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Secretary of State reaches agreement with candidate who used campaign funds improperly


By Sean Whaley, Nevada News Bureau: Las Vegas Assemblywoman Kathy McClain and Secretary of State Ross Miller reached an agreement today resolving a complaint that she inappropriately used campaign funds to pay for her Clark County retirement contributions while serving as a lawmaker.

McClain, D-Las Vegas, agreed to make a $7,276 personal contribution to Safe Nest, a Las Vegas nonprofit supporting abused women, to cover the cost of the contribution she had made in 2009 to the Public Employees Retirement System from her campaign fund.

McClain, who is running for an open state Senate seat, said she believed all along the use of her campaign fund for such a purpose was proper, and she disclosed the payment on her contribution and expense report.

“I’ve always taken full responsibility for my actions” she said. “I have consistently been open and forthright in reporting those actions. I’m pleased that the Secretary of State determined that there is ‘no evidence that . . . payments were made in bad faith.”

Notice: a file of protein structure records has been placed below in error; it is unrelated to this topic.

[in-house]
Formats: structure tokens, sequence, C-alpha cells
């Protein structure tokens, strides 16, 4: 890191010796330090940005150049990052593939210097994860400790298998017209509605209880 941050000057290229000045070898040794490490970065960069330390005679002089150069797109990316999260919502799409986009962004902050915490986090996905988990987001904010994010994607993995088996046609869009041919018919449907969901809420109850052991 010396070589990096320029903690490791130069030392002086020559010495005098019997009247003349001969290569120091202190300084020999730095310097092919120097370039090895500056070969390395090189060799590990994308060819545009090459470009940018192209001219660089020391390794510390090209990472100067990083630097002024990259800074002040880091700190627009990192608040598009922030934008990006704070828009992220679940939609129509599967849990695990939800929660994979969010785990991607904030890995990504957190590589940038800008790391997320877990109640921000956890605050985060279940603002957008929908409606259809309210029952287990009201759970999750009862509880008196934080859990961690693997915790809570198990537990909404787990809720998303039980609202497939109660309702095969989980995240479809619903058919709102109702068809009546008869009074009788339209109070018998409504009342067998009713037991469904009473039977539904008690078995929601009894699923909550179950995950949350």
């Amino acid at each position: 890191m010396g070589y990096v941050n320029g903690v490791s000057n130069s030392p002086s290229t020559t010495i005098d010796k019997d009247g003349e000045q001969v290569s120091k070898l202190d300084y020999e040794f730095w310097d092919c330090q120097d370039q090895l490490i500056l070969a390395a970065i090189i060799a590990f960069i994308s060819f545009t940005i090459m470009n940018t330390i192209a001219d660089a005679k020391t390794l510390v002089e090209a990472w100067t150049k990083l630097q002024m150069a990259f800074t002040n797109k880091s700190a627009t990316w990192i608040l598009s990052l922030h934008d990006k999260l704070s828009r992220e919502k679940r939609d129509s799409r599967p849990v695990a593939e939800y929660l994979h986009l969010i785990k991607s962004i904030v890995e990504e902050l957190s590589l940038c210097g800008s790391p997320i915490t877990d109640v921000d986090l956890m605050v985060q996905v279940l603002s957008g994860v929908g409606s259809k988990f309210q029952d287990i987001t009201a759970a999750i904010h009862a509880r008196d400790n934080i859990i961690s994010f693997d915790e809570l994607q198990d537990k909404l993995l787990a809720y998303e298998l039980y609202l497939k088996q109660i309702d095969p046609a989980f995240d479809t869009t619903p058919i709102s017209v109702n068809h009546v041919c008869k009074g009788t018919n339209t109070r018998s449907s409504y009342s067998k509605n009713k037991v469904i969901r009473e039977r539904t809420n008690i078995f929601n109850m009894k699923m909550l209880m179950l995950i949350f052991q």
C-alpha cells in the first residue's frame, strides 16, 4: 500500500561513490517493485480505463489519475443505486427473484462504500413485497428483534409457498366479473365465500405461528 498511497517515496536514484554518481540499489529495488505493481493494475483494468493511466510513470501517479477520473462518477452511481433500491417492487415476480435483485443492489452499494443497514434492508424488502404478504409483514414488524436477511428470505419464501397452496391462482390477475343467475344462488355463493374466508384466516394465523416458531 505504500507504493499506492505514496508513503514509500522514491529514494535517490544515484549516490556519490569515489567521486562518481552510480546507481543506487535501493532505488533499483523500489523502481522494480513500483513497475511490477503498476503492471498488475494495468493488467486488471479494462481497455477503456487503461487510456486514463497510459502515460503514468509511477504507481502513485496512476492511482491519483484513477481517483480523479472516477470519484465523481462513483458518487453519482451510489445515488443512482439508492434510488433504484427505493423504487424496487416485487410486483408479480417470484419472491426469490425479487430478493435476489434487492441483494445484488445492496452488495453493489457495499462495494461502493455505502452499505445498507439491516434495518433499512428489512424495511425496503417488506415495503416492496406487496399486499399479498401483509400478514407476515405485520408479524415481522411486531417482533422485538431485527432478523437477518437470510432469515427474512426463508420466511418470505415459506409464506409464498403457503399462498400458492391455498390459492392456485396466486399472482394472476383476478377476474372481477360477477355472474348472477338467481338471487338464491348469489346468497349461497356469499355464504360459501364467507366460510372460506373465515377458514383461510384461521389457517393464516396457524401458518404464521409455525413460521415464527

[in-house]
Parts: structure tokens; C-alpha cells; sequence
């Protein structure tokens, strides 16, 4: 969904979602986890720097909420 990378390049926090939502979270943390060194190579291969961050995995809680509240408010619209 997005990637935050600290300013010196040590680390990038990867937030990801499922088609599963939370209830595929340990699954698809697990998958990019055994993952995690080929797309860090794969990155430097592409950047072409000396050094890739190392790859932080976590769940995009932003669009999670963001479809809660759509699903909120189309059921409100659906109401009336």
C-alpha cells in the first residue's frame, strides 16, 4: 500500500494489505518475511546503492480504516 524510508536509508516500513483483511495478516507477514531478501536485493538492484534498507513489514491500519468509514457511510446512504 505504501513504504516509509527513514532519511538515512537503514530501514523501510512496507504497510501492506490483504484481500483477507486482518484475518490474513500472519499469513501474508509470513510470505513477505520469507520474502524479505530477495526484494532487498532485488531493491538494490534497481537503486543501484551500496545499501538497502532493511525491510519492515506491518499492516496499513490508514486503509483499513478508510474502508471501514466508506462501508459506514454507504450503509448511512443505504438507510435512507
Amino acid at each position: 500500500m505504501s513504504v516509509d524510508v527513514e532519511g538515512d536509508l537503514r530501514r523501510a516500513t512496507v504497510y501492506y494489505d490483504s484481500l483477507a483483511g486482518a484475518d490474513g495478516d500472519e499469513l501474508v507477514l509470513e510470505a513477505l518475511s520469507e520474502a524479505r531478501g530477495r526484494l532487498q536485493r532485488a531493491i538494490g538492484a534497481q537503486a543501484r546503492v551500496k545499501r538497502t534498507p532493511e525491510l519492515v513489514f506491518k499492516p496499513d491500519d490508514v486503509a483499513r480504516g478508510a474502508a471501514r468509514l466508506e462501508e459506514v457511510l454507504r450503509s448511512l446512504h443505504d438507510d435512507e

McClain disagrees with Miller’s view that the use of her campaign fund to pay retirement contributions is not allowable.

Miller has concluded such payments are a personal obligation and not related to service in the state Legislature. In a press release announcing the agreement, Miller said his view could be sustained at a trial despite her attorney’s views to the contrary.

Miller said the agreement will bring the issue to a close without incurring additional expense to the state.

Other expenses questioned in the review were not directly addressed in the announcement from Miller. McClain said the issues of health insurance and rent were deemed to be allowable. There was no mention in the agreement of a $5,002 payment to the PERS system in August 2005.

McClain, who retired from her Clark County job in January, said the donation will remove any suggestion she personally benefited from her campaign fund. McClain said she would also like to work to clarify the law to provide better guidance to elected officials.

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